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THE inland rail route from Melbourne to Brisbane is a bad idea whose time may have come.
With $20 billion burning a hole in his pocket, Infrastructure Minister Anthony Albanese has signalled that the link is close to the top of his list of priorities for his new statutory authority, Infrastructure Australia.
Leading transport economists employed by the Government fear it will be the death knell for rail in Australia. Not only will traffic fail to meet the ambitious projections they expect to be made for it, but it will also destroy what is left of the marginal viability of the Melbourne-Sydney and Brisbane-Sydney rail links.
If the Alice to Darwin rail link somehow encapsulated the Howard government's preparedness to spend a dollar in pursuit of a vote, regardless of the economic cost, the Melbourne-Brisbane rail route exposes the folly of treating infrastructure as an end in itself.
With the exception of the bulk ore lines, the rail industry as a whole is in a parlous financial state. The dismal performance of the leading rail operator, Asciano, which has dropped 60 per cent in value since listing in June last year, is symptomatic of the industry's problems.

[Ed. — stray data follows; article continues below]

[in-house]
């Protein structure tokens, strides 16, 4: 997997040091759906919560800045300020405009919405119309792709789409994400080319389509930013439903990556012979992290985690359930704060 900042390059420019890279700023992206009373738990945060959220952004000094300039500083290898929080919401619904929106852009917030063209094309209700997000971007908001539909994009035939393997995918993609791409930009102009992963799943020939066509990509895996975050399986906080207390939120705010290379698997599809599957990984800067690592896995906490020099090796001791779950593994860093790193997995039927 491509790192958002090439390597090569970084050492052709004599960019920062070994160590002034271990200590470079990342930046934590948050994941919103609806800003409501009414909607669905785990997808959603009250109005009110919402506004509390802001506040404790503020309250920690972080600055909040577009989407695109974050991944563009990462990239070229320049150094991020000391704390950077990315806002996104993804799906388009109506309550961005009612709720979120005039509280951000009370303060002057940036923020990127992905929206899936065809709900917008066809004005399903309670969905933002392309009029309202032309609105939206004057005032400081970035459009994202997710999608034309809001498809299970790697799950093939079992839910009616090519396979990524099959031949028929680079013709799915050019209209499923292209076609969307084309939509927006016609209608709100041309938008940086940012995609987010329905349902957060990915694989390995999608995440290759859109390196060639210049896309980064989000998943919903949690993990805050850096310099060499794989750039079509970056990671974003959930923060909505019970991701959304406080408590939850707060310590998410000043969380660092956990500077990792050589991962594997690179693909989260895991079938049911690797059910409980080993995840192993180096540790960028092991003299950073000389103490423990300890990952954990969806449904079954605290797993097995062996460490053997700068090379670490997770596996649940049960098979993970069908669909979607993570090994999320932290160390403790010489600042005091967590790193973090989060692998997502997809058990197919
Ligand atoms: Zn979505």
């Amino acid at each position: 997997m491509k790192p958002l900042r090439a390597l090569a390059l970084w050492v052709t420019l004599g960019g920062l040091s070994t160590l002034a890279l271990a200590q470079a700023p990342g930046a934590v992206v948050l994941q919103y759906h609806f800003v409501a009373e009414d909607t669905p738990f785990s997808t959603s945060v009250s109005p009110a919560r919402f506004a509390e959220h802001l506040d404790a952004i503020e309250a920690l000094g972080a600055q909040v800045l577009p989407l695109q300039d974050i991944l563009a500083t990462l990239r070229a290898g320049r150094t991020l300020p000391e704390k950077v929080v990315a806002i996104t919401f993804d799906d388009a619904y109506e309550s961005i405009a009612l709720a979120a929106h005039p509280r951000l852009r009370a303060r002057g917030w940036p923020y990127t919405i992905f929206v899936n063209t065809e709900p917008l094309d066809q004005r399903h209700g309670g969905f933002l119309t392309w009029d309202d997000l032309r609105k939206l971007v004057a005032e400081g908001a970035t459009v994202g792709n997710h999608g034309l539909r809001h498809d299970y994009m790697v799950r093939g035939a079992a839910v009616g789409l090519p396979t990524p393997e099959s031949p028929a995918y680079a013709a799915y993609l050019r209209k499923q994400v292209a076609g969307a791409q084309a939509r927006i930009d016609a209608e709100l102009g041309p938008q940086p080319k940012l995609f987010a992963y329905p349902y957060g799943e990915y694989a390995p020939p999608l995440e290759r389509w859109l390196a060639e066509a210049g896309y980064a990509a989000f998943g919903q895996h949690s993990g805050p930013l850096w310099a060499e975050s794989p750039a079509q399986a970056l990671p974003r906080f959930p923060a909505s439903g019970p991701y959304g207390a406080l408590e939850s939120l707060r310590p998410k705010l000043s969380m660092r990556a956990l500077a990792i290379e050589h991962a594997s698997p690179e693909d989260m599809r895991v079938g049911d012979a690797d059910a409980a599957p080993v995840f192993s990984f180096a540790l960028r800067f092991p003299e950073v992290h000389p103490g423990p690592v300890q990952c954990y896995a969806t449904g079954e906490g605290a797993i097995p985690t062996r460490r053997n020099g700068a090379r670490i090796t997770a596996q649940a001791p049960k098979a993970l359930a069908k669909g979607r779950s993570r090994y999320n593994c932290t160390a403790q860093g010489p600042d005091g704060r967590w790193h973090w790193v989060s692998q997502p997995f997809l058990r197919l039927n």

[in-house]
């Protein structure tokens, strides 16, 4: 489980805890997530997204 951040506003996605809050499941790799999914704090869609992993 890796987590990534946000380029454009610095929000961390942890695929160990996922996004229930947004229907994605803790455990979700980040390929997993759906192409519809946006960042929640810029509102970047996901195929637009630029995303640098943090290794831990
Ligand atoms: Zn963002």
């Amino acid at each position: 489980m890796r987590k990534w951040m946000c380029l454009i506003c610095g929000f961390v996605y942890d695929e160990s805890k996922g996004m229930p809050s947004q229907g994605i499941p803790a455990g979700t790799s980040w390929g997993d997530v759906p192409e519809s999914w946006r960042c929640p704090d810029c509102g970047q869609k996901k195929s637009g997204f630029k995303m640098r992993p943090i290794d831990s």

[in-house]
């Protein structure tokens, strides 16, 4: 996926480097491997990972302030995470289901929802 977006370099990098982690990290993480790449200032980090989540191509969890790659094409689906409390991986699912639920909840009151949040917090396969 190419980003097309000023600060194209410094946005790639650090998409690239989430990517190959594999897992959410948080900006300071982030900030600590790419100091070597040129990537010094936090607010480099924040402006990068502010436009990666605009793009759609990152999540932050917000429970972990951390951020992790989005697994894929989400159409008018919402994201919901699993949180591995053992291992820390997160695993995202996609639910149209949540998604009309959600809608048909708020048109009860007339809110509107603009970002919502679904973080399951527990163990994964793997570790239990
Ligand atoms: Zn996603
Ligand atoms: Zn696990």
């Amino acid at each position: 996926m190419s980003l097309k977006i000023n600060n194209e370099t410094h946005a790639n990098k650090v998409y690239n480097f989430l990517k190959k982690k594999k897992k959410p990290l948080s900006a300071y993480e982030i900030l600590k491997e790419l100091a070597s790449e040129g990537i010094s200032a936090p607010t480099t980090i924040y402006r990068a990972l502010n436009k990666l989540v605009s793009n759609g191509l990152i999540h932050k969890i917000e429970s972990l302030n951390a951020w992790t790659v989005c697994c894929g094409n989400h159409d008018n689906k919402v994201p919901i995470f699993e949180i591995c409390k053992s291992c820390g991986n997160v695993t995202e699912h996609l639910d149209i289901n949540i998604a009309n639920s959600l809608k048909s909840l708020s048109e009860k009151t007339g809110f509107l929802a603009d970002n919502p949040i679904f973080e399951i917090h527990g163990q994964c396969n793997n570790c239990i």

It is senseless for the public to be funding massive expansion projects for it until the industry's structural problems have been tackled. However, this falls well beyond the brief of Infrastructure Australia, which is cast as judge in a beauty pageant of grand visions. After more than 11 years of talk, promises and press releases from the Howard government and its various National Party transport ministers, the Rudd Government had taken just a little over 100 days to push the inland rail proposal to the next critical stage, Albanese said when committing $15 million to the feasibility study in March.
It is the biggest project which the Government has resolved to advance, and fits the nation-building ambitions outlined in its first budget.
The idea has indeed been around for a long time and is borne of the frustration of business getting goods through Sydney.
Former transport minister and National Party leader John Anderson commissioned a study led by Ernst & Young.
It found that trains travelling north from Melbourne were on time 60 per cent of the time by the time they hit the outskirts of Sydney.